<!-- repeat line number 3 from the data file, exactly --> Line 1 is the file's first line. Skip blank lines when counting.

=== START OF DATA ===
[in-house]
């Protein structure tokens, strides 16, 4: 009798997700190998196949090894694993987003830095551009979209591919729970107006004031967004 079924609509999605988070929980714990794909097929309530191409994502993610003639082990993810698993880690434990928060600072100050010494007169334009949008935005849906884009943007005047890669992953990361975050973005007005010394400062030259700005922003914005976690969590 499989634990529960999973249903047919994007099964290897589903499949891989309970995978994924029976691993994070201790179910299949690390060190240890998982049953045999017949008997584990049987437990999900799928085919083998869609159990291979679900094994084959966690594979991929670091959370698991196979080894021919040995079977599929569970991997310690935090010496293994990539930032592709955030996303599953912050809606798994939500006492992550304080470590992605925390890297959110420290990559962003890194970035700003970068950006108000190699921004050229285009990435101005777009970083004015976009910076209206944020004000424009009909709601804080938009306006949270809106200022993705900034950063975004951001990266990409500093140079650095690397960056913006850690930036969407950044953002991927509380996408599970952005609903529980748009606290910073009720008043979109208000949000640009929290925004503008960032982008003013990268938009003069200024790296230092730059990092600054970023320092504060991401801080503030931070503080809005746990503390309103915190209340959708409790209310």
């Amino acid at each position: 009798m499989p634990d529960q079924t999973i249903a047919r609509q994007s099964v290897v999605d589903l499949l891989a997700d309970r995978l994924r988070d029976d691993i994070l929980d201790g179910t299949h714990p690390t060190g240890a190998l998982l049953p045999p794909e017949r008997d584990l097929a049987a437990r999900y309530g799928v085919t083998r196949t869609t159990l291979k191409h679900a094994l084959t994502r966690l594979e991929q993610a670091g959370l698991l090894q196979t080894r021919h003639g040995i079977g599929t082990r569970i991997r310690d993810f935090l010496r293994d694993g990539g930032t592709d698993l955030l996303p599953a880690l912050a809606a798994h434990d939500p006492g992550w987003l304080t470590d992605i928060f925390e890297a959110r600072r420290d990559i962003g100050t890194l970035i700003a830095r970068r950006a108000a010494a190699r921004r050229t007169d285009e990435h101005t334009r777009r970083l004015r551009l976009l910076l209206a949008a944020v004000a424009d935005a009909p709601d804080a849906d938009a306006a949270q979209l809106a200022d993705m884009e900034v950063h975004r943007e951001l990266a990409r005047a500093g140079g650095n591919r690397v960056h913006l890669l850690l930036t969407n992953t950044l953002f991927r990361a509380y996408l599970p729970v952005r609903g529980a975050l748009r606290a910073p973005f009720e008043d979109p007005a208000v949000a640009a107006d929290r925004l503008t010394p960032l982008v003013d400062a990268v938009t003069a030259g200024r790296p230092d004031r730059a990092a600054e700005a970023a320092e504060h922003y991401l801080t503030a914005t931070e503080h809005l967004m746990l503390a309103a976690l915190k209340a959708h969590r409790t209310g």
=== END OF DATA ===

């Amino acid at each position: 009798m499989p634990d529960q079924t999973i249903a047919r609509q994007s099964v290897v999605d589903l499949l891989a997700d309970r995978l994924r988070d029976d691993i994070l929980d201790g179910t299949h714990p690390t060190g240890a190998l998982l049953p045999p794909e017949r008997d584990l097929a049987a437990r999900y309530g799928v085919t083998r196949t869609t159990l291979k191409h679900a094994l084959t994502r966690l594979e991929q993610a670091g959370l698991l090894q196979t080894r021919h003639g040995i079977g599929t082990r569970i991997r310690d993810f935090l010496r293994d694993g990539g930032t592709d698993l955030l996303p599953a880690l912050a809606a798994h434990d939500p006492g992550w987003l304080t470590d992605i928060f925390e890297a959110r600072r420290d990559i962003g100050t890194l970035i700003a830095r970068r950006a108000a010494a190699r921004r050229t007169d285009e990435h101005t334009r777009r970083l004015r551009l976009l910076l209206a949008a944020v004000a424009d935005a009909p709601d804080a849906d938009a306006a949270q979209l809106a200022d993705m884009e900034v950063h975004r943007e951001l990266a990409r005047a500093g140079g650095n591919r690397v960056h913006l890669l850690l930036t969407n992953t950044l953002f991927r990361a509380y996408l599970p729970v952005r609903g529980a975050l748009r606290a910073p973005f009720e008043d979109p007005a208000v949000a640009a107006d929290r925004l503008t010394p960032l982008v003013d400062a990268v938009t003069a030259g200024r790296p230092d004031r730059a990092a600054e700005a970023a320092e504060h922003y991401l801080t503030a914005t931070e503080h809005l967004m746990l503390a309103a976690l915190k209340a959708h969590r409790t209310g």